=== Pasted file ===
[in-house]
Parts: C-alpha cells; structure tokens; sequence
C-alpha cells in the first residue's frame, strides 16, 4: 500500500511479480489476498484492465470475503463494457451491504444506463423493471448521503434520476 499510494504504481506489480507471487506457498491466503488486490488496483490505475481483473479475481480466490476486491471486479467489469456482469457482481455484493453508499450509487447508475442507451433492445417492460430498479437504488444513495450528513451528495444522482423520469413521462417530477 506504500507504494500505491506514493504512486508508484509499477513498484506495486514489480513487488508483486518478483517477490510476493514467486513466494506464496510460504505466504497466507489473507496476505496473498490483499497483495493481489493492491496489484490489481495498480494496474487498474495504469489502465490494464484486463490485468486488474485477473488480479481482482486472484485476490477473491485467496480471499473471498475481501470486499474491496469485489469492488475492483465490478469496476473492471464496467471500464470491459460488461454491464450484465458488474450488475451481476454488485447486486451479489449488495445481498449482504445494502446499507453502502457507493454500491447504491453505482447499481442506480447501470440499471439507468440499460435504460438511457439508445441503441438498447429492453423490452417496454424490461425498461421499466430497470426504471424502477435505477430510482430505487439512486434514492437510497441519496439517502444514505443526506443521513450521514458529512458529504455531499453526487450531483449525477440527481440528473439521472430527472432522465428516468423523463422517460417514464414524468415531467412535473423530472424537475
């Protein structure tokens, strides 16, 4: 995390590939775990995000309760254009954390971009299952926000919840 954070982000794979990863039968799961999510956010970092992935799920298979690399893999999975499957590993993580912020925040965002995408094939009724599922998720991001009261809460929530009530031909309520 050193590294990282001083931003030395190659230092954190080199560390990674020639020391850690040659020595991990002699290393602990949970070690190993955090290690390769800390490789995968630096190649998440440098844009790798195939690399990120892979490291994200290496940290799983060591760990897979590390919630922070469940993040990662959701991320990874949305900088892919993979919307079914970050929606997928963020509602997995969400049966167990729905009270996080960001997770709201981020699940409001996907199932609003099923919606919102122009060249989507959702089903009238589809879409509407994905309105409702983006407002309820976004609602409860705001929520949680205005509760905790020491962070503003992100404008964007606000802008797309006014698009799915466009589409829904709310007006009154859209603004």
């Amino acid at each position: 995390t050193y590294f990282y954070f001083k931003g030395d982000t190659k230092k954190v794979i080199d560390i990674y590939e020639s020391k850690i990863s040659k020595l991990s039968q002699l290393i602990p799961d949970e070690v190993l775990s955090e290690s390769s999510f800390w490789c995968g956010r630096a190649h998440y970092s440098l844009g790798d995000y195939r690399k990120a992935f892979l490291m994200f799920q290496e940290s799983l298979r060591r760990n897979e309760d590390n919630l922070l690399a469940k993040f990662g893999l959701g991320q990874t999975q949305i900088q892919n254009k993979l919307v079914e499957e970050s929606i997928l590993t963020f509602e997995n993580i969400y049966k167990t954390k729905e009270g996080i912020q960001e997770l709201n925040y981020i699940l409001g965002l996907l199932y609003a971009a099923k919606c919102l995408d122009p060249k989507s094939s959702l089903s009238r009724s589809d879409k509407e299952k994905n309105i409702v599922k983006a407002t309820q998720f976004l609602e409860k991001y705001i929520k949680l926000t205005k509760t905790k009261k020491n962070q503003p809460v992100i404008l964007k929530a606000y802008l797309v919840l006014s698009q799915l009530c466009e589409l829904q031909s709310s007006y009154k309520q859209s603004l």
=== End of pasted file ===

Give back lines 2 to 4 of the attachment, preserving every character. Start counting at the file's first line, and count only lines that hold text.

Parts: C-alpha cells; structure tokens; sequence
C-alpha cells in the first residue's frame, strides 16, 4: 500500500511479480489476498484492465470475503463494457451491504444506463423493471448521503434520476 499510494504504481506489480507471487506457498491466503488486490488496483490505475481483473479475481480466490476486491471486479467489469456482469457482481455484493453508499450509487447508475442507451433492445417492460430498479437504488444513495450528513451528495444522482423520469413521462417530477 506504500507504494500505491506514493504512486508508484509499477513498484506495486514489480513487488508483486518478483517477490510476493514467486513466494506464496510460504505466504497466507489473507496476505496473498490483499497483495493481489493492491496489484490489481495498480494496474487498474495504469489502465490494464484486463490485468486488474485477473488480479481482482486472484485476490477473491485467496480471499473471498475481501470486499474491496469485489469492488475492483465490478469496476473492471464496467471500464470491459460488461454491464450484465458488474450488475451481476454488485447486486451479489449488495445481498449482504445494502446499507453502502457507493454500491447504491453505482447499481442506480447501470440499471439507468440499460435504460438511457439508445441503441438498447429492453423490452417496454424490461425498461421499466430497470426504471424502477435505477430510482430505487439512486434514492437510497441519496439517502444514505443526506443521513450521514458529512458529504455531499453526487450531483449525477440527481440528473439521472430527472432522465428516468423523463422517460417514464414524468415531467412535473423530472424537475
């Protein structure tokens, strides 16, 4: 995390590939775990995000309760254009954390971009299952926000919840 954070982000794979990863039968799961999510956010970092992935799920298979690399893999999975499957590993993580912020925040965002995408094939009724599922998720991001009261809460929530009530031909309520 050193590294990282001083931003030395190659230092954190080199560390990674020639020391850690040659020595991990002699290393602990949970070690190993955090290690390769800390490789995968630096190649998440440098844009790798195939690399990120892979490291994200290496940290799983060591760990897979590390919630922070469940993040990662959701991320990874949305900088892919993979919307079914970050929606997928963020509602997995969400049966167990729905009270996080960001997770709201981020699940409001996907199932609003099923919606919102122009060249989507959702089903009238589809879409509407994905309105409702983006407002309820976004609602409860705001929520949680205005509760905790020491962070503003992100404008964007606000802008797309006014698009799915466009589409829904709310007006009154859209603004």